New grants to area nonprofits total $84,000
WATERBURY, CT -- The Greater Waterbury YMCA’s “Art by the Green” is among the projects newly funded by Connecticut Community Foundation in its latest grand round. In total, the Foundation awarded $84,000 to ten local nonprofit organizations whose projects promote innovative and immersive arts and culture experiences in Greater Waterbury and the Litchfield Hills.
Julie Loughran, president and CEO of Connecticut Community Foundation, said, “The arts are invaluable to communities, not only as sources of enjoyment and entertainment but as economic drivers. Through the generosity of our donors, we are thrilled to support these creative projects.”
The YMCA will receive $10,000 from the Foundation to engage an estimated 250+ community volunteers of all ages in creating mosaic murals along the YMCA’s facade facing the newly-restored downtown Waterbury Green.
Working with Connecticut artists Joanne and Bruce Hunter, these murals will create an immersive visual arts experience for a large and diverse population along the West Main Street corridor in Waterbury.
The Hunters are award-winning visual artists, teachers, advocates and creators of public art whose backgrounds include innovative art programming and community collaborations. Widely known throughout the state for public mosaics, their work in Waterbury includes the 2003 ‘Star' at Rotella School and the 2012 ‘Cool Waters' mosaic on South Main Street.
“We are very grateful to Connecticut Community Foundation for supporting our efforts to create artwork that resonates with the community in a highly visible public place facing the downtown Green,” said Jim O’Rourke, CEO of the Greater Waterbury YMCA. “This project brings together volunteers to plan, design and fabricate mosaic panels to be enjoyed and appreciated by countless individuals passing along West Main Street.”
The Foundation’s nine other new grantees:
ASAP! (After School Arts Program) in Washington, Connecticut, earned a $6,300 grant to engage students at Children’s Community School in Waterbury in experiential learning with professional artists, through a combination of art, nature, writing and science studies.
The American Mural Project, based in Winsted, received a $7,300 grant to bring together all 600+ students at Rotella Inter-district Magnet School in Waterbury. With the support of professional teaching artists, they will create a large-scale mural honoring family and community members whom the students admire for their work because of accomplishments, work ethic and impact on others.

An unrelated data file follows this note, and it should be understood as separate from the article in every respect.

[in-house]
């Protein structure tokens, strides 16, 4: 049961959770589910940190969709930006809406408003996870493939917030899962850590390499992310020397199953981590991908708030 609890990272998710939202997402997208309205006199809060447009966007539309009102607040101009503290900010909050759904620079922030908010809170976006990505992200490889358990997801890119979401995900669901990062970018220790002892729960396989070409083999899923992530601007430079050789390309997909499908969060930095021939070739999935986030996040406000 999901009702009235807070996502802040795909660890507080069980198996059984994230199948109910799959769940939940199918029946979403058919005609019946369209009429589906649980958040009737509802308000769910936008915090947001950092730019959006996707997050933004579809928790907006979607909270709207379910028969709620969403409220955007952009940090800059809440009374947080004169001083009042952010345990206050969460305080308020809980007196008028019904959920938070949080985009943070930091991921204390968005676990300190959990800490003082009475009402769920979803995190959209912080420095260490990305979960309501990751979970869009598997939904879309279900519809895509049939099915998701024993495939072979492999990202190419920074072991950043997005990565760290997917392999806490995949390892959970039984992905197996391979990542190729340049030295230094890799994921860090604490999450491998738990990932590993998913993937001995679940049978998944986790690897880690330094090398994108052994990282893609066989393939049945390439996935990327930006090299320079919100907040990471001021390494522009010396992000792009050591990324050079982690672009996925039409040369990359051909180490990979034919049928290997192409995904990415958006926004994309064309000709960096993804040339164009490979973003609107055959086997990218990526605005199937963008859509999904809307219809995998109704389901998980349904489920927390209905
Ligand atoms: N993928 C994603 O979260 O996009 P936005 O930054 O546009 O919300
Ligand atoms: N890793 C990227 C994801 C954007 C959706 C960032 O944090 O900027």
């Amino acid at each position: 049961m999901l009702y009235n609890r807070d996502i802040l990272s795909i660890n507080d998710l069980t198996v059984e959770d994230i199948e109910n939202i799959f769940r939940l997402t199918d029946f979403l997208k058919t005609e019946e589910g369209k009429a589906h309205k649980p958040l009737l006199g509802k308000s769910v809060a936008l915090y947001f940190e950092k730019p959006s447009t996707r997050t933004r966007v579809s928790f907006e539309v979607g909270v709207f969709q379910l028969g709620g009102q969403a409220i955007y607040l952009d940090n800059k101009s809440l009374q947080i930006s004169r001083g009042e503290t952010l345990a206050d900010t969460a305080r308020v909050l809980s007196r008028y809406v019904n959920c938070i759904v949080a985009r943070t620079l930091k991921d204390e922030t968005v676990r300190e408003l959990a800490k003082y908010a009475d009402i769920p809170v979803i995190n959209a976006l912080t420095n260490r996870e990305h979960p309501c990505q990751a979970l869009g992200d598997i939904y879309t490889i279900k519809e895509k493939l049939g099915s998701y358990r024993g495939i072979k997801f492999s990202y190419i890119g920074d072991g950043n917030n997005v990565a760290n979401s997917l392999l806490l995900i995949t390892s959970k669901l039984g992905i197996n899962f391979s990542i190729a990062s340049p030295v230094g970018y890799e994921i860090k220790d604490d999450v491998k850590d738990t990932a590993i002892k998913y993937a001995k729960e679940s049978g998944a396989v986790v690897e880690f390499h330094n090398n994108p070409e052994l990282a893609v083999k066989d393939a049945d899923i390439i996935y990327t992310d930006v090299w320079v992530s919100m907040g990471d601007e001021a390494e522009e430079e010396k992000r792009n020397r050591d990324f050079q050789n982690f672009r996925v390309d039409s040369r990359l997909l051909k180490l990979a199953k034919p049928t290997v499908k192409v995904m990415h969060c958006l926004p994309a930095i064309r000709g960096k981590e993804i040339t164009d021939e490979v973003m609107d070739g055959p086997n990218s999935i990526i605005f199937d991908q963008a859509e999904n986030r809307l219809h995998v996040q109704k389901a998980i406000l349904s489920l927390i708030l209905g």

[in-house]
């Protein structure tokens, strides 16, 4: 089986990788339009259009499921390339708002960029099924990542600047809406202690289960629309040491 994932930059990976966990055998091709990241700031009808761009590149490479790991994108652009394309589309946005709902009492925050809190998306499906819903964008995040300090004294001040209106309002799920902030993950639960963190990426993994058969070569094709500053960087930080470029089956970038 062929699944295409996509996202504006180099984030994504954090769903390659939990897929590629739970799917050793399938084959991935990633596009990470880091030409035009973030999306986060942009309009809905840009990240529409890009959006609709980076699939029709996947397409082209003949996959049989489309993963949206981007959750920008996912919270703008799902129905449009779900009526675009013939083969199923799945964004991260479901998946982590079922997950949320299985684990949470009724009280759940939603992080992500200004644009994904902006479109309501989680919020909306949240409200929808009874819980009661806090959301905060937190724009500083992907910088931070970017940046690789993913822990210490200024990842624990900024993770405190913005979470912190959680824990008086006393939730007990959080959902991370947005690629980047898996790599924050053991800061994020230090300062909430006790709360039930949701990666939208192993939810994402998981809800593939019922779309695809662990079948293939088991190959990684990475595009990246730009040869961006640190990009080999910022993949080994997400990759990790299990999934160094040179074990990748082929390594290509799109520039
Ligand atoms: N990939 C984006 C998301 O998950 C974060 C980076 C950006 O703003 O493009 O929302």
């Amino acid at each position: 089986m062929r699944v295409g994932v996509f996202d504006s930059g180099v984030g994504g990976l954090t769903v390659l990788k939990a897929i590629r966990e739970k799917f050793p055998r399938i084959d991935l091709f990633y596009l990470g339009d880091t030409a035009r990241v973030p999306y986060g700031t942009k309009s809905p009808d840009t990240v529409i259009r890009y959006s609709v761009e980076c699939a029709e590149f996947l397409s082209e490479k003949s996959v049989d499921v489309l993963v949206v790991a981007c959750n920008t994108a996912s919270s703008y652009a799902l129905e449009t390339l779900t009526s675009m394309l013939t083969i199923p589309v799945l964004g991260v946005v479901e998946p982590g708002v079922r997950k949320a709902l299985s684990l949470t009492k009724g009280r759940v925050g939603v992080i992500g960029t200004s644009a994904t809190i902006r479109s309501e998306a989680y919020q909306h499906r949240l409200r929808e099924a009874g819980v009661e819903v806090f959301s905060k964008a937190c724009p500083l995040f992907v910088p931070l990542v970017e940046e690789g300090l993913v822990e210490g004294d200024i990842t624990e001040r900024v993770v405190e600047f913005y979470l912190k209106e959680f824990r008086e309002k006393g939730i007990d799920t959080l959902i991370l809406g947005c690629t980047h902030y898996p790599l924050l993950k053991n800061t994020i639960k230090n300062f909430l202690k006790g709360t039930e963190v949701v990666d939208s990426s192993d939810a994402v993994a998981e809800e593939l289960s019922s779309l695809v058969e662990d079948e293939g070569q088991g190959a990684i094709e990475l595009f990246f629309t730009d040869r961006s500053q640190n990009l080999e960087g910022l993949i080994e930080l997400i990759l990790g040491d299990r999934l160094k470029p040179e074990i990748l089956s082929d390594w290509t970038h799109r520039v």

The Greater Waterbury Chamber of Commerce Foundation was granted $3,500 to support the Arts and Culture Collaborative of Greater Waterbury in serving the area’s arts community.
The Mattatuck Historical Society and Museum in Waterbury received a $50,000 grant (over five years) towards its capital campaign. Plans include: expanded, above-grade educational studio space for children and adults; increased exhibition space for the Mattatuck’s permanent collection; a larger elevator; a more welcoming exterior; enhanced wayfinding within the Museum; completely accessible public spaces; and a stable financial legacy.
The Mattatuck Historical Society and Museum also earned a grant of $3,390 to provide free, fine arts learning opportunities for pre-school administrators, teachers, students and families at the museum.
Mental Health Connecticut, based in West Hartford, was granted $15,000 for weekly art classes at Independence Center in Waterbury, which are based upon the principle that people diagnosed with mental health conditions need a positive, trusted environment to become engaged.
Pilobolus, based in Washington, Connecticut, received $5,000 for its new Five Senses Festival, which will run from July-August 2018. It will offer interactive arts programs and performances that inspire creativity, personal expression and community bonds.
Shakesperience Productions in Waterbury earned $8,000 in continued grant support for young people to develop interactive performances on the history of Waterbury neighborhoods and to perform them in neighborhood parks or centralized locations for their families and neighbors.
Waterbury Symphony received $15,000 in continued grant funding for its Bravo! program, which provides music education for underserved students and their families using music as a tool for personal development, community engagement and social change.
To learn more about the Foundation’s grantmaking to nonprofit organizations in the region, visit www.conncf.org/supporting-nonprofits/.
Established in 1923, Connecticut Community Foundation fosters creative partnerships that build rewarding lives and thriving communities in 21 towns in Greater Waterbury and the Litchfield Hills. The Foundation provides leadership in addressing the region’s critical issues, strengthens local nonprofit organizations through grants and technical assistance programs, and works with individuals, families and corporations to establish and steward scholarships and charitable funds.
Director of Communications
Connecticut Community Foundation